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Don Porter, key advocate for Olympic and collegiate softball, dies at 90

Don Porter, a leading figure in softball's inclusion in the Olympics and the development of the Women's College World Series, died Sunday in Oklahoma City. He was 90 years old.

Porter served as executive director of the Amateur Softball Association, now USA Softball and the sport's domestic governing body, from 1963 until 1997. He also served as president of the International Softball Federation from 1987 until 2012. He was then co-president of the World Baseball Softball Confederation from 2013 until 2014, after that organization merged the previously separate international governing bodies for baseball and softball.

His most well-known contributions to the sport came in the international realm. He worked toward softball's inclusion in the Olympics beginning in 1996 and then for its return in 2020 after the sport was eliminated from the quadrennial competition following the 2008 Olympics.

"We are deeply saddened to hear about the loss of Don Porter, a visionary leader and advocate for the sport of softball," said USA Softball CEO Craig Cress. "His vision for our sport led to softball participation in over 130 countries around the world, and his impact and influence, not only for our organization but for the sport of softball as a whole, will continue to live on in every participant, administrator and fan."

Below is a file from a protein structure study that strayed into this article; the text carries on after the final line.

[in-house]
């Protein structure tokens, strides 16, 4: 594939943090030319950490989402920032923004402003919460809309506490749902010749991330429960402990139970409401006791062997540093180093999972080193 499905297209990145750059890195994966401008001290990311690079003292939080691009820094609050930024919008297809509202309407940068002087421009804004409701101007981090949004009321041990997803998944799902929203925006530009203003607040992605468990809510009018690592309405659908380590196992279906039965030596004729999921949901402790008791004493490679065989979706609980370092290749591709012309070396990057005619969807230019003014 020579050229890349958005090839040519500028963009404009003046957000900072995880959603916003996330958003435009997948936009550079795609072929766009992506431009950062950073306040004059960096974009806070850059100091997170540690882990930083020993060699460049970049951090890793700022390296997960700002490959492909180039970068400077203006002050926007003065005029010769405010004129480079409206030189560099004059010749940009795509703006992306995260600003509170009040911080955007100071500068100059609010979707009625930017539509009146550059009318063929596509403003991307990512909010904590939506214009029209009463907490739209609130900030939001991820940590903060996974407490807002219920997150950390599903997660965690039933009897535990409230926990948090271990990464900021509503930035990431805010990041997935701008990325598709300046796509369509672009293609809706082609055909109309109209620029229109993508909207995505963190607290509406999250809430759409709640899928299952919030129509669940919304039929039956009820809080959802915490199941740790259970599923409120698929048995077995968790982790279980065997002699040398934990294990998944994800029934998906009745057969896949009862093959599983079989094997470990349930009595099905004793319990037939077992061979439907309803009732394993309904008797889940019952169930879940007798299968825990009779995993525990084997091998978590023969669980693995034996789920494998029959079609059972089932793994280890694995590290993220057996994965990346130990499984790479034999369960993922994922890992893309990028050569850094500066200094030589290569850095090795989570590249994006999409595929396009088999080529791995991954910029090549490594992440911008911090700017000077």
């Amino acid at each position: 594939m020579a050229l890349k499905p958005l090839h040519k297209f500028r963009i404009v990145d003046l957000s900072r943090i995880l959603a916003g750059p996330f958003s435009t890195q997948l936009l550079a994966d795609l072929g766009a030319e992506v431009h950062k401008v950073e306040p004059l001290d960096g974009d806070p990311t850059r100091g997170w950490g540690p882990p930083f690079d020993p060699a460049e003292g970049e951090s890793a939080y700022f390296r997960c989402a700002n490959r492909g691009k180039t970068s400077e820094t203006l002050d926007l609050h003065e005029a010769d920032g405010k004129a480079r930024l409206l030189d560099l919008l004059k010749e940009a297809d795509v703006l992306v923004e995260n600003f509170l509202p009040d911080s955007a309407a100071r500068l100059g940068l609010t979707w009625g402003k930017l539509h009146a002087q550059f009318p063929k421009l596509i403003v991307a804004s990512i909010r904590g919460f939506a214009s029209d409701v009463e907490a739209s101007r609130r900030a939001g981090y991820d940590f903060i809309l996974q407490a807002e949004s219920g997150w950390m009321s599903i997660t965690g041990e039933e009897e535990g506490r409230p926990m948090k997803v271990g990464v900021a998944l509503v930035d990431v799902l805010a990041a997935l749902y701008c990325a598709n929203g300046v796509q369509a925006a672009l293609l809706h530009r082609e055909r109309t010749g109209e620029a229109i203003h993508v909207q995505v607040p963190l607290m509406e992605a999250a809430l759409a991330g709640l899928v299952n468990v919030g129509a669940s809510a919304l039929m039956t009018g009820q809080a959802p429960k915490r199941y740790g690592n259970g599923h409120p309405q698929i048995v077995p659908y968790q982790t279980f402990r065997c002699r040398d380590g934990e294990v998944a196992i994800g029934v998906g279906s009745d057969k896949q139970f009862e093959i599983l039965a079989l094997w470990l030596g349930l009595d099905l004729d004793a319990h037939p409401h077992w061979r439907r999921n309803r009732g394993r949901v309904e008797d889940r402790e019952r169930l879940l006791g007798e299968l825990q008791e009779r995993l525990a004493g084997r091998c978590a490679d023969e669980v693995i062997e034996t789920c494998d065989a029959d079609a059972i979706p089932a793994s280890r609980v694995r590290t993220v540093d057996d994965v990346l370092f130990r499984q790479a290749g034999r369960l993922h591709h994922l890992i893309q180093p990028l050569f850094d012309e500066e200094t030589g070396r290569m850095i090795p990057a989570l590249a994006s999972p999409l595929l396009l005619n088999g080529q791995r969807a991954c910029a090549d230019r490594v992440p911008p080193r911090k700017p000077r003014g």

At the domestic level, Porter was one of the biggest reasons the Women's College World Series takes place in Oklahoma City every year. He was executive director of the ASA when it relocated its headquarters to the Oklahoma capital in 1966. He was still in charge for the construction of what is now OGE Energy Field at the USA Softball Hall of Fame Stadium, which opened in 1987 across the parking lot from ASA headquarters on land leased from the city. Although rechristened when naming rights were sold, the stadium was once named for him.

Recently expanded to hold 13,000 fans to meet demand for softball's signature annual event, Hall of Fame Stadium has hosted every Women's College World Series but one since 1990. The lone exception was 1996, when the tournament was held in Columbus, Georgia, at the venue that would host softball's Olympic debut as the culmination of decades of lobbying by Porter and others.

As secretary general of the sport's international governing body at the time, Porter organized the first ISF World Championship in 1965. The event soon settled into a quadrennial schedule offset by two years from the Olympic schedule. But despite Porter's efforts, the International Olympic Committee didn't include the sport until 1996 -- 12 years after baseball appeared as an exhibition sport at the 1984 Olympics and four years after its medal appearance in 1992.

Five years after softball and baseball were eliminated from the Olympics, Porter's ISF merged with the International Baseball Federation in 2013. The new organization succeeded in getting both sports back in the 2020 Olympics in Tokyo under new IOC rules allowing organizers a greater say in the selection of sports. Both softball and baseball are popular in Japan.